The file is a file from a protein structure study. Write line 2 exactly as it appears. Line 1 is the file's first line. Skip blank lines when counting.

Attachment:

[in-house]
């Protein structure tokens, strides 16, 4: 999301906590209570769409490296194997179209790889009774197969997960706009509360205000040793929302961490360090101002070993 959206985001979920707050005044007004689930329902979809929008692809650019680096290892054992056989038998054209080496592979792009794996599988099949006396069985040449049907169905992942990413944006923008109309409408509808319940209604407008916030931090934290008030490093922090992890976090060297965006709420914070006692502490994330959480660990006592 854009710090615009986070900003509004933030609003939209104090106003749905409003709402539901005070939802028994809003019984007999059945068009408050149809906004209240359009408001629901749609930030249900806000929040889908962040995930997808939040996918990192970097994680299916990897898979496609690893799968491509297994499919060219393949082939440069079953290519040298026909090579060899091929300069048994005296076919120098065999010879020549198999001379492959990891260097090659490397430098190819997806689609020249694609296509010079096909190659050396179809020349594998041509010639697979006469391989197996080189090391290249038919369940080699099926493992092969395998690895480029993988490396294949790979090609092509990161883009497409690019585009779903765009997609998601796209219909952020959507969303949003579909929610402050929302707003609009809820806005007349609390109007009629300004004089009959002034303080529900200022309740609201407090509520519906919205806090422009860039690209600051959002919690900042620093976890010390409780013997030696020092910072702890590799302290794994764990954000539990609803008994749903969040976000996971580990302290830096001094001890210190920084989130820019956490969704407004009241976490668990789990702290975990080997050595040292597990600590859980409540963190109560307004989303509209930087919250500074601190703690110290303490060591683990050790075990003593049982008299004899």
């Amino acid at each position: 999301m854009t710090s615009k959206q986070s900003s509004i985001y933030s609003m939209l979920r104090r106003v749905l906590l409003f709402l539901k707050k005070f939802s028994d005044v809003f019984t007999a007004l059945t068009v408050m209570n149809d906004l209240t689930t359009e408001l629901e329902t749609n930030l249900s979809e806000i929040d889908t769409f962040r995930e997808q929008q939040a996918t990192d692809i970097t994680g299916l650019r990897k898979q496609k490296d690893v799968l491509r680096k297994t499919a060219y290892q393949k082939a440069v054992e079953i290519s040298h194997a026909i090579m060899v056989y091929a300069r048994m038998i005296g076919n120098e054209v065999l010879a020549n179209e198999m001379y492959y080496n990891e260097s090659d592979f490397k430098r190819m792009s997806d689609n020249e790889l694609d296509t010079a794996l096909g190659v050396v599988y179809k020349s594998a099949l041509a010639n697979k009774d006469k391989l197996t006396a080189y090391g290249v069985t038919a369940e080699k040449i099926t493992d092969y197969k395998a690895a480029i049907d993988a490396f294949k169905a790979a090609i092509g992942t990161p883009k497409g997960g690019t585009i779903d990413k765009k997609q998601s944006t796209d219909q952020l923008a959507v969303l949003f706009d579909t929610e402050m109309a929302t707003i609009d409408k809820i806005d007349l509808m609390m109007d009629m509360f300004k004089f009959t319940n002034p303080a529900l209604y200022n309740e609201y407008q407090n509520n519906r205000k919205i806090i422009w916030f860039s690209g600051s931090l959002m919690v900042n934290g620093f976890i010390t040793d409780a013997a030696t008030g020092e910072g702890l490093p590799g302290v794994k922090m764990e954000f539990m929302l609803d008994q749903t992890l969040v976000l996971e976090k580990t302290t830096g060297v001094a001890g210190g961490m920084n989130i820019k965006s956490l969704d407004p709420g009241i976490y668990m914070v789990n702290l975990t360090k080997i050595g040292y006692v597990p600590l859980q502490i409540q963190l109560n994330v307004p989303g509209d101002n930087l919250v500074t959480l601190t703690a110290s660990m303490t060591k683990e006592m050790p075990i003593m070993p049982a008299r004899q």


């Protein structure tokens, strides 16, 4: 999301906590209570769409490296194997179209790889009774197969997960706009509360205000040793929302961490360090101002070993 959206985001979920707050005044007004689930329902979809929008692809650019680096290892054992056989038998054209080496592979792009794996599988099949006396069985040449049907169905992942990413944006923008109309409408509808319940209604407008916030931090934290008030490093922090992890976090060297965006709420914070006692502490994330959480660990006592 854009710090615009986070900003509004933030609003939209104090106003749905409003709402539901005070939802028994809003019984007999059945068009408050149809906004209240359009408001629901749609930030249900806000929040889908962040995930997808939040996918990192970097994680299916990897898979496609690893799968491509297994499919060219393949082939440069079953290519040298026909090579060899091929300069048994005296076919120098065999010879020549198999001379492959990891260097090659490397430098190819997806689609020249694609296509010079096909190659050396179809020349594998041509010639697979006469391989197996080189090391290249038919369940080699099926493992092969395998690895480029993988490396294949790979090609092509990161883009497409690019585009779903765009997609998601796209219909952020959507969303949003579909929610402050929302707003609009809820806005007349609390109007009629300004004089009959002034303080529900200022309740609201407090509520519906919205806090422009860039690209600051959002919690900042620093976890010390409780013997030696020092910072702890590799302290794994764990954000539990609803008994749903969040976000996971580990302290830096001094001890210190920084989130820019956490969704407004009241976490668990789990702290975990080997050595040292597990600590859980409540963190109560307004989303509209930087919250500074601190703690110290303490060591683990050790075990003593049982008299004899």